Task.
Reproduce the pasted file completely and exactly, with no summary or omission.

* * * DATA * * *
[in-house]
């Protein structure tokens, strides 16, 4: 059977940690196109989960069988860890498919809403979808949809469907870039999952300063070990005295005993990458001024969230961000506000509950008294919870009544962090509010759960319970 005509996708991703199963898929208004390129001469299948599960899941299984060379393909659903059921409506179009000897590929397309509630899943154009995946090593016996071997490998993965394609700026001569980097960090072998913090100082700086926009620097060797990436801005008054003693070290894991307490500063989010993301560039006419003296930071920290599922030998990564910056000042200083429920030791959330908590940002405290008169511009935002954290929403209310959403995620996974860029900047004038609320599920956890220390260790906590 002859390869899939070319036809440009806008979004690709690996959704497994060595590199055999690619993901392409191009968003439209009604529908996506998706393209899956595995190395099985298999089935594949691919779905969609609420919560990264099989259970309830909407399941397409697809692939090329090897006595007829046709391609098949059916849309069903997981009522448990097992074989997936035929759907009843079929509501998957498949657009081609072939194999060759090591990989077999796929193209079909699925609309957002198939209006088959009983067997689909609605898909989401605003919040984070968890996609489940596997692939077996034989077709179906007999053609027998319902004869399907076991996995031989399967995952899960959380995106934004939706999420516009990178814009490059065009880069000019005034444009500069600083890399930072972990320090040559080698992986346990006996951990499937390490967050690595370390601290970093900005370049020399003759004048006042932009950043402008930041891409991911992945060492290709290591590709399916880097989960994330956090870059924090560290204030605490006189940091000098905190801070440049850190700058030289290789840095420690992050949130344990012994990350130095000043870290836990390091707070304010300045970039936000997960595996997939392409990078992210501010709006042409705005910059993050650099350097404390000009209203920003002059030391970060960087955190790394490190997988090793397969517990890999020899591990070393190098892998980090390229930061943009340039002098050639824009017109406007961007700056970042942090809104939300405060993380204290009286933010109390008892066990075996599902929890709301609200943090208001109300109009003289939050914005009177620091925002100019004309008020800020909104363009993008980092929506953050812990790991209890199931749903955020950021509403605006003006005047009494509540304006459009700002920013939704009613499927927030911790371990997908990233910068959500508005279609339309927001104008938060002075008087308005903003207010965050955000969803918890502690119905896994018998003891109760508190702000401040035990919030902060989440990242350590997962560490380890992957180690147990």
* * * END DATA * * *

[in-house]
């Protein structure tokens, strides 16, 4: 059977940690196109989960069988860890498919809403979808949809469907870039999952300063070990005295005993990458001024969230961000506000509950008294919870009544962090509010759960319970 005509996708991703199963898929208004390129001469299948599960899941299984060379393909659903059921409506179009000897590929397309509630899943154009995946090593016996071997490998993965394609700026001569980097960090072998913090100082700086926009620097060797990436801005008054003693070290894991307490500063989010993301560039006419003296930071920290599922030998990564910056000042200083429920030791959330908590940002405290008169511009935002954290929403209310959403995620996974860029900047004038609320599920956890220390260790906590 002859390869899939070319036809440009806008979004690709690996959704497994060595590199055999690619993901392409191009968003439209009604529908996506998706393209899956595995190395099985298999089935594949691919779905969609609420919560990264099989259970309830909407399941397409697809692939090329090897006595007829046709391609098949059916849309069903997981009522448990097992074989997936035929759907009843079929509501998957498949657009081609072939194999060759090591990989077999796929193209079909699925609309957002198939209006088959009983067997689909609605898909989401605003919040984070968890996609489940596997692939077996034989077709179906007999053609027998319902004869399907076991996995031989399967995952899960959380995106934004939706999420516009990178814009490059065009880069000019005034444009500069600083890399930072972990320090040559080698992986346990006996951990499937390490967050690595370390601290970093900005370049020399003759004048006042932009950043402008930041891409991911992945060492290709290591590709399916880097989960994330956090870059924090560290204030605490006189940091000098905190801070440049850190700058030289290789840095420690992050949130344990012994990350130095000043870290836990390091707070304010300045970039936000997960595996997939392409990078992210501010709006042409705005910059993050650099350097404390000009209203920003002059030391970060960087955190790394490190997988090793397969517990890999020899591990070393190098892998980090390229930061943009340039002098050639824009017109406007961007700056970042942090809104939300405060993380204290009286933010109390008892066990075996599902929890709301609200943090208001109300109009003289939050914005009177620091925002100019004309008020800020909104363009993008980092929506953050812990790991209890199931749903955020950021509403605006003006005047009494509540304006459009700002920013939704009613499927927030911790371990997908990233910068959500508005279609339309927001104008938060002075008087308005903003207010965050955000969803918890502690119905896994018998003891109760508190702000401040035990919030902060989440990242350590997962560490380890992957180690147990």